On 8 July 1998 the European Central Bank (ECB) announced the main features of the minimum reserve system to be used by the European System of Central Banks (ESCB). The main features included the range of institutions subject to reserve requirements, the liabilities included in the reserve base, the potential range of the reserve ratio, the introduction of a lump-sum allowance, and the remuneration of reserve holdings. Further details of the minimum reserve system were presented in the recently published ECB report entitled "The single monetary policy in Stage Three: General documentation on ESCB monetary policy instruments and procedures" (September 1998).
At its meeting on 13 October 1998 the Governing Council of the ECB discussed the final specifications of some of the remaining open issues regarding the minimum reserve system. The following decisions were taken:
The ECB will apply a reserve ratio of 2%. This will refer to the following items of the liability base: overnight deposits; deposits with agreed maturity up to 2 years; deposits redeemable at notice up to 2 years; debt securities issued with agreed maturity up to 2 years; and money market paper.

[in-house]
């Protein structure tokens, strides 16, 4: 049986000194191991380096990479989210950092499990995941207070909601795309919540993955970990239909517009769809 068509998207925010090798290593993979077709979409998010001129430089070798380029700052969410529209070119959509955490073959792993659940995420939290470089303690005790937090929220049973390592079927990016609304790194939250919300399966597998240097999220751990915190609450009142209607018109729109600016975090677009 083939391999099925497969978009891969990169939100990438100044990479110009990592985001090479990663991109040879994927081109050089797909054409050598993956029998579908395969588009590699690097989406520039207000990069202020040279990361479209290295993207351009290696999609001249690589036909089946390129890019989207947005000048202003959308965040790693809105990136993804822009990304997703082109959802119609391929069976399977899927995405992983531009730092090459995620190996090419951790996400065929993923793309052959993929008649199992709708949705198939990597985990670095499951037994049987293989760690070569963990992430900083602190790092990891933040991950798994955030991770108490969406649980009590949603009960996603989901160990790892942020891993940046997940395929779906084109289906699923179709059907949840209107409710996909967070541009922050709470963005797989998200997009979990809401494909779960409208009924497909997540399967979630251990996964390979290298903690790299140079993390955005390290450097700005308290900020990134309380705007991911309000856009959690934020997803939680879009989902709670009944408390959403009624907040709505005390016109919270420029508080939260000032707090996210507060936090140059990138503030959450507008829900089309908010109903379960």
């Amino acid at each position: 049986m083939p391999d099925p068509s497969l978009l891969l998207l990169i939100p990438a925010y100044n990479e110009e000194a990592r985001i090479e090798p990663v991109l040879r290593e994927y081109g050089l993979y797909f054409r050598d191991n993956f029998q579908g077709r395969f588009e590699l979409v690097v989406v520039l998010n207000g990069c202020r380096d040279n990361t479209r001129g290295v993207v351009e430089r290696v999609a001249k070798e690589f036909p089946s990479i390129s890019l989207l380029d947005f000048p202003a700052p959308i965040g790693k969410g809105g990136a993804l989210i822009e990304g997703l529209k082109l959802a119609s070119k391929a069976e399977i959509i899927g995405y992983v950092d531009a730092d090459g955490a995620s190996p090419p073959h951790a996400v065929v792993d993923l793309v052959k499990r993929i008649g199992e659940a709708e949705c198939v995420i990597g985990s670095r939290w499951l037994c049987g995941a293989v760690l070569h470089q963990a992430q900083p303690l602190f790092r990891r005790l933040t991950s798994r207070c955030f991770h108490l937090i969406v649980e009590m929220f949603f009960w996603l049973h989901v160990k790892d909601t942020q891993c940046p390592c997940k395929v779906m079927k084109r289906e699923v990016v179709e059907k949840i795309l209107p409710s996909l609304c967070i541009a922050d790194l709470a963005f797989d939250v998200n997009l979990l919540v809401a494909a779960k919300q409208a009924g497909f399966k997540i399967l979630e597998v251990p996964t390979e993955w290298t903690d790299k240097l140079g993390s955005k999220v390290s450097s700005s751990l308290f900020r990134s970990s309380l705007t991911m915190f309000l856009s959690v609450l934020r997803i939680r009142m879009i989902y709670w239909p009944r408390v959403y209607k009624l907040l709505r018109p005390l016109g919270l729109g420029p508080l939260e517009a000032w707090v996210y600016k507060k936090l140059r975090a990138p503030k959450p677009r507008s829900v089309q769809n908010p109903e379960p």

The ECB will allow a lump-sum allowance of €100,000 to be deducted from an institution's reserve requirement.
If a credit institution cannot provide evidence of its liabilities in the form of debt securities up to two years and money market paper vis-à-vis other institutions subject to the ESCB's minimum reserve system, the ECB will allow the institution to apply a standardised deduction of 10% to the aforementioned liabilities.
An ECB Regulation on minimum reserves will be published shortly, which will lay down the features of the ESCB's minimum reserve system in a legally binding text.
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